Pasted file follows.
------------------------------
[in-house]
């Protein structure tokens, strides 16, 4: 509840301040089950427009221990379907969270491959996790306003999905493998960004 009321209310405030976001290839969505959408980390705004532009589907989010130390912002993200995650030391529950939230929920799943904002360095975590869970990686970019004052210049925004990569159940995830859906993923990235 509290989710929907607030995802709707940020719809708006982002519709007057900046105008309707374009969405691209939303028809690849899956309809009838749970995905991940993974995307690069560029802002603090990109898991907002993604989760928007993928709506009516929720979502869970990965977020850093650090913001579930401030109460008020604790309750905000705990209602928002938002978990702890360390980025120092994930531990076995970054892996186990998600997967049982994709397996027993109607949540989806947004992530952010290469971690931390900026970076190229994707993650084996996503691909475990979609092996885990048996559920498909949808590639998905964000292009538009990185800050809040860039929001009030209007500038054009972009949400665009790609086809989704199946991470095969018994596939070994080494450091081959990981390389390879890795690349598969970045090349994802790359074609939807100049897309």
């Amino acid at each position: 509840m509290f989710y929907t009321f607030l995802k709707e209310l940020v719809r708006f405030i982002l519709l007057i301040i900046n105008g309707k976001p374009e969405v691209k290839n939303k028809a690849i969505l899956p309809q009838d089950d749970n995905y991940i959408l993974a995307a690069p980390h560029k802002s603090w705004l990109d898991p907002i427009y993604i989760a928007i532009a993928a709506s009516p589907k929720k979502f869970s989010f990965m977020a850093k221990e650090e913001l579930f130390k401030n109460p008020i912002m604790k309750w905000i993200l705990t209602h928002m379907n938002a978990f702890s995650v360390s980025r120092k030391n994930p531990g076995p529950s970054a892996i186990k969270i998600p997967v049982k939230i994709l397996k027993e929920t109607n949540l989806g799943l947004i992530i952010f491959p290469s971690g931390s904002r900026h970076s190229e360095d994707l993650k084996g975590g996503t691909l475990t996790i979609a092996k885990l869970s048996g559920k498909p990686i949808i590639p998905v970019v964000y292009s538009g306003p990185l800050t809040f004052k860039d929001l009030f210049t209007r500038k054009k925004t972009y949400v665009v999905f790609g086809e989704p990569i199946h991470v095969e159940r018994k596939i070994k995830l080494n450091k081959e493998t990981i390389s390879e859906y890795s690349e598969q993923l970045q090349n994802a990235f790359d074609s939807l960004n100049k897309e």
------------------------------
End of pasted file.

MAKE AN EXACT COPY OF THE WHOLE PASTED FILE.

[in-house]
């Protein structure tokens, strides 16, 4: 509840301040089950427009221990379907969270491959996790306003999905493998960004 009321209310405030976001290839969505959408980390705004532009589907989010130390912002993200995650030391529950939230929920799943904002360095975590869970990686970019004052210049925004990569159940995830859906993923990235 509290989710929907607030995802709707940020719809708006982002519709007057900046105008309707374009969405691209939303028809690849899956309809009838749970995905991940993974995307690069560029802002603090990109898991907002993604989760928007993928709506009516929720979502869970990965977020850093650090913001579930401030109460008020604790309750905000705990209602928002938002978990702890360390980025120092994930531990076995970054892996186990998600997967049982994709397996027993109607949540989806947004992530952010290469971690931390900026970076190229994707993650084996996503691909475990979609092996885990048996559920498909949808590639998905964000292009538009990185800050809040860039929001009030209007500038054009972009949400665009790609086809989704199946991470095969018994596939070994080494450091081959990981390389390879890795690349598969970045090349994802790359074609939807100049897309």
């Amino acid at each position: 509840m509290f989710y929907t009321f607030l995802k709707e209310l940020v719809r708006f405030i982002l519709l007057i301040i900046n105008g309707k976001p374009e969405v691209k290839n939303k028809a690849i969505l899956p309809q009838d089950d749970n995905y991940i959408l993974a995307a690069p980390h560029k802002s603090w705004l990109d898991p907002i427009y993604i989760a928007i532009a993928a709506s009516p589907k929720k979502f869970s989010f990965m977020a850093k221990e650090e913001l579930f130390k401030n109460p008020i912002m604790k309750w905000i993200l705990t209602h928002m379907n938002a978990f702890s995650v360390s980025r120092k030391n994930p531990g076995p529950s970054a892996i186990k969270i998600p997967v049982k939230i994709l397996k027993e929920t109607n949540l989806g799943l947004i992530i952010f491959p290469s971690g931390s904002r900026h970076s190229e360095d994707l993650k084996g975590g996503t691909l475990t996790i979609a092996k885990l869970s048996g559920k498909p990686i949808i590639p998905v970019v964000y292009s538009g306003p990185l800050t809040f004052k860039d929001l009030f210049t209007r500038k054009k925004t972009y949400v665009v999905f790609g086809e989704p990569i199946h991470v095969e159940r018994k596939i070994k995830l080494n450091k081959e493998t990981i390389s390879e859906y890795s690349e598969q993923l970045q090349n994802a990235f790359d074609s939807l960004n100049k897309e």